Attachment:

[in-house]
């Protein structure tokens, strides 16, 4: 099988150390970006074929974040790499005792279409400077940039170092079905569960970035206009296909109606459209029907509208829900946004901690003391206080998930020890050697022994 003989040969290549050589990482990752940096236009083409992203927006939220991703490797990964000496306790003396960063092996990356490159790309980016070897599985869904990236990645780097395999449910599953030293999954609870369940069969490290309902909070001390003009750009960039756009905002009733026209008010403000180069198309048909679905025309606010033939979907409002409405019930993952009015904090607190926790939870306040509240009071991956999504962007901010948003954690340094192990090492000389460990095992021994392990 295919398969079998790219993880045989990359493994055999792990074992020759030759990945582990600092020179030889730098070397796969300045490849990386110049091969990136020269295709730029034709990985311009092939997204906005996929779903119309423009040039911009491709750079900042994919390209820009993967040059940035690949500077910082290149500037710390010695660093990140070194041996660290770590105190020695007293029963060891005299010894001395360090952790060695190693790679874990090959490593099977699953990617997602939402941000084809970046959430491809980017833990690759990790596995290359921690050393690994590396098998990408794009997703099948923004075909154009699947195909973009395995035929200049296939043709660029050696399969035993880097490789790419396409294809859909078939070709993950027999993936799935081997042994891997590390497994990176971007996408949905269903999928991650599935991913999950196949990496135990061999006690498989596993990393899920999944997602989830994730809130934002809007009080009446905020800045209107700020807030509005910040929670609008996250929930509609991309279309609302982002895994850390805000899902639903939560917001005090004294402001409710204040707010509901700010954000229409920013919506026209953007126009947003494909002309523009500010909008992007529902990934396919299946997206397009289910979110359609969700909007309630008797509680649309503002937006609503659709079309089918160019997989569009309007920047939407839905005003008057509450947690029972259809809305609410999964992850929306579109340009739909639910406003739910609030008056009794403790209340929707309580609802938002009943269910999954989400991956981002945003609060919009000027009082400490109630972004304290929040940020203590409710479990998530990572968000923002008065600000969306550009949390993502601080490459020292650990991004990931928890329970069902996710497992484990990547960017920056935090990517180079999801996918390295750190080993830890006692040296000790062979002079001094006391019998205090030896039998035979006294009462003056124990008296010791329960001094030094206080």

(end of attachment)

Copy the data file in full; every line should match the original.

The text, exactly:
[in-house]
């Protein structure tokens, strides 16, 4: 099988150390970006074929974040790499005792279409400077940039170092079905569960970035206009296909109606459209029907509208829900946004901690003391206080998930020890050697022994 003989040969290549050589990482990752940096236009083409992203927006939220991703490797990964000496306790003396960063092996990356490159790309980016070897599985869904990236990645780097395999449910599953030293999954609870369940069969490290309902909070001390003009750009960039756009905002009733026209008010403000180069198309048909679905025309606010033939979907409002409405019930993952009015904090607190926790939870306040509240009071991956999504962007901010948003954690340094192990090492000389460990095992021994392990 295919398969079998790219993880045989990359493994055999792990074992020759030759990945582990600092020179030889730098070397796969300045490849990386110049091969990136020269295709730029034709990985311009092939997204906005996929779903119309423009040039911009491709750079900042994919390209820009993967040059940035690949500077910082290149500037710390010695660093990140070194041996660290770590105190020695007293029963060891005299010894001395360090952790060695190693790679874990090959490593099977699953990617997602939402941000084809970046959430491809980017833990690759990790596995290359921690050393690994590396098998990408794009997703099948923004075909154009699947195909973009395995035929200049296939043709660029050696399969035993880097490789790419396409294809859909078939070709993950027999993936799935081997042994891997590390497994990176971007996408949905269903999928991650599935991913999950196949990496135990061999006690498989596993990393899920999944997602989830994730809130934002809007009080009446905020800045209107700020807030509005910040929670609008996250929930509609991309279309609302982002895994850390805000899902639903939560917001005090004294402001409710204040707010509901700010954000229409920013919506026209953007126009947003494909002309523009500010909008992007529902990934396919299946997206397009289910979110359609969700909007309630008797509680649309503002937006609503659709079309089918160019997989569009309007920047939407839905005003008057509450947690029972259809809305609410999964992850929306579109340009739909639910406003739910609030008056009794403790209340929707309580609802938002009943269910999954989400991956981002945003609060919009000027009082400490109630972004304290929040940020203590409710479990998530990572968000923002008065600000969306550009949390993502601080490459020292650990991004990931928890329970069902996710497992484990990547960017920056935090990517180079999801996918390295750190080993830890006692040296000790062979002079001094006391019998205090030896039998035979006294009462003056124990008296010791329960001094030094206080």